Marlene's Seminar changed that.
I started drying all of my dogs straight from the tub.
I stopped clipping before the bath.
I started using clip combs, scissoring more and more.
I loved the new way I was grooming.
I always did the best I could on every dog, but now they looked BETTER.

Now I scissor 'Puppy Cuts' on Cockers.

This is 'Dasie"
She has been bathed and HV dried.

Mom's instructions:
I like her the way she looks now.
Just shorten her a little. Not quite half off.
No cocker ears.
Smooth on top of her head.
Clip her face.

I choose to Hand Scissor her.
I could have used a clip comb, but Hand Scissoring for me is faster.

She has great hair for scissoring.
(After I HV it!) LOL

To think, years ago, I would not even have considered doing this cut on a Cocker.

I first clipped her face and cheeks with a #7F in reverse.
I have found, that for me, the #7F in reverse leaves a smoother finish.

I then touch the face up with the Cordless Chromado, set on #15.

I also clip out the inside of the ears with the #15.

Before and After
What a sweet girl!
What a joy to groom.
I could do 10 of her in a day.

Keep your mind open to new things.
Try them out before you dismiss them.
Go to Educational Seminars.
There are always NEW things to learn, no matter how long you have been grooming, or how much you think you know!

'Dasie's' Grooming:
Body & Legs: Hand Scissor a little less then half off
Ears: Blend into head, clip inside of ears with #15 blade, scissor to neaten
Head: #4F blade, blend into ears and neck
Face: clip clean with #7F in reverse, neaten with #15

Oh and...

Leave the curl on the tail!



Happy Grooming, MFF

Friday, August 27, 2010

Am I Crazy?

Yes, I guess I am.

I willingly take hard to handle dogs.
Dogs that have been thrown out of other shops.
Scared, fearful, and nervous dogs.
Most of the time I have no problem working with these dogs.
It just takes a little extra time, and a lot of talking and loving.
I am pretty good at reading a dog, and working through their problems.

Every once in a while I get a dog in like the one today.

This is 'Fluffy'.  (Name has been changed to protect me.)

It has been 5 months since I groomed him last.
'Fuffy' was over grown and matted.
His face is very matted.

'Fluffy' is not a fear biter.
He is not nervous.
He is actually very calm, until...

He has one of his mad rages.
 They come out of the blue.
For no apparent reason.
Then watch out, because he is out for blood.
He has to be muzzled for most of the grooming.

You know there are going to be problems when the owner backs away as you pick their dog up and he growls.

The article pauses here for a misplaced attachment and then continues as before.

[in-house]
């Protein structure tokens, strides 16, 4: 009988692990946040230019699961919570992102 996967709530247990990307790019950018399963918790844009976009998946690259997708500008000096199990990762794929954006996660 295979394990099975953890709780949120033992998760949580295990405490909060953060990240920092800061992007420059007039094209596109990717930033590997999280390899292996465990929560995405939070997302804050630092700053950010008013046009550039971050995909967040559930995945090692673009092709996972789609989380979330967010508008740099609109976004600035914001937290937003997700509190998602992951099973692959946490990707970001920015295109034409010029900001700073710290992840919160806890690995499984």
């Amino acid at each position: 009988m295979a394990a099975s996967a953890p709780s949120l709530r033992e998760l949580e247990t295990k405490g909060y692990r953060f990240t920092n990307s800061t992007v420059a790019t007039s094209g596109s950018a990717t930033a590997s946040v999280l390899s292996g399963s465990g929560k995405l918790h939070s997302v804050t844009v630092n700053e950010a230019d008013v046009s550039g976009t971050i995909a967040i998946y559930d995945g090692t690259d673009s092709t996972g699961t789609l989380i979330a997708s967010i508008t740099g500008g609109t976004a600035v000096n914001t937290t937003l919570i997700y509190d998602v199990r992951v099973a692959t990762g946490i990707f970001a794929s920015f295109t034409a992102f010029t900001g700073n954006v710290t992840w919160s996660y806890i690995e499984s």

For most of the groom he sits there just fine.

THEN, without any warning...

He strikes!
When he does this I just wait for the rage to pass.

Then I continue grooming.
The muzzle actually helps to keep him settled.
The last couple time I groomed him, we got along fine.
He had to be muzzled for working on the body, but would let me work on his face without the muzzle.

Today was different.

Maybe it was a full moon.
Maybe he missed a meal this morning.
Maybe he got up on the wrong side of his dog bed today.
MAYBE he just had a taste for blood.
(His owners should really stop letting him watch those Vampire movies.)

After I was finished clipping his body, I took off the muzzle to work on his head.

My first sign that this was not going to go well?...

He grabbed the paper towel out of my hand and tore it to shreds when I tried to wipe the slobber off of his face.

We moved on, and he let me clip the mats off of his head.
Everything was going fine.

He was fine.


He flipped.
I held on.
He went for blood.
He was not going to stop until he bit something.

He did.

As you can see, in the back ground, he is sitting calmly once again waiting for me to finish.
While trying to calm him, and unsuccessfully keep him from biting me, he was also ripping the cr*p out of my other arm.

In his frenzy to bite me, he also bit his own tongue.
It looked like a blood bath.

I spent 5 minutes, slowly putting the muzzle back on.
I finished the face the best I could.

What makes a dog, with such a cute face, want to eat someone alive one minute, then sit there and let you rub and pet him all over as if nothing happened the next?

Here, he is just about finished.
I say 'just about', because I could not leave well enough alone.

After I took off the muzzle again, I tried to scissor around his mouth a little.

He let me scissor a little, but common sense won out, and I stopped before he could bite the scissors and really hurt himself.

I did not like the way the face looked.
The owners loved it. :)

Oh..my brush also survived, barely...

He tried really hard to bite it in half before I was able to save it.

Yes, I gave him another appointment.
Yes, I will groom him again.

Happy grooming,MFF

Wednesday, August 25, 2010

I want Poodle Feet & Face...but DON't shave!

When I first started grooming years ago, this statement would have brought me to tears.
"DON'T shave?"
Well of course you SHAVE Poodle feet and Poodle faces!
"What do mean you want poodle feet and face, but you don't want me to shave them?!"
I would have stood there looking at the dog, not knowing what to do.

That is how I was taught in Grooming School.
The problem was, that Grooming School didn't prepare you for all of the strange requests that owners would come up with.
Like the most famous of all statements...
' I want him short, BUT not shaved.'

If only I had a dollar for every time an owner said that to me.

What does that statement mean?
I have found that it means you need to ask a lot more questions...
 Pick that hair up on the back and make them physically show you how much they want off their dog.

I have had A LOT of strange requests in 26 years.

Today I groomed 'Buddy', a beautiful retired show Standard Poodle.
His new owner adopted him late last year.
I used to groom their other Standard before he pasted away a couple of years ago.
They came back to have me groom 'Buddy'.
When I first saw 'Buddy', the breeder had shaved everything off for some reason.
'Buddy' was just growing back in.
His first couple of grooms were just bath and trims.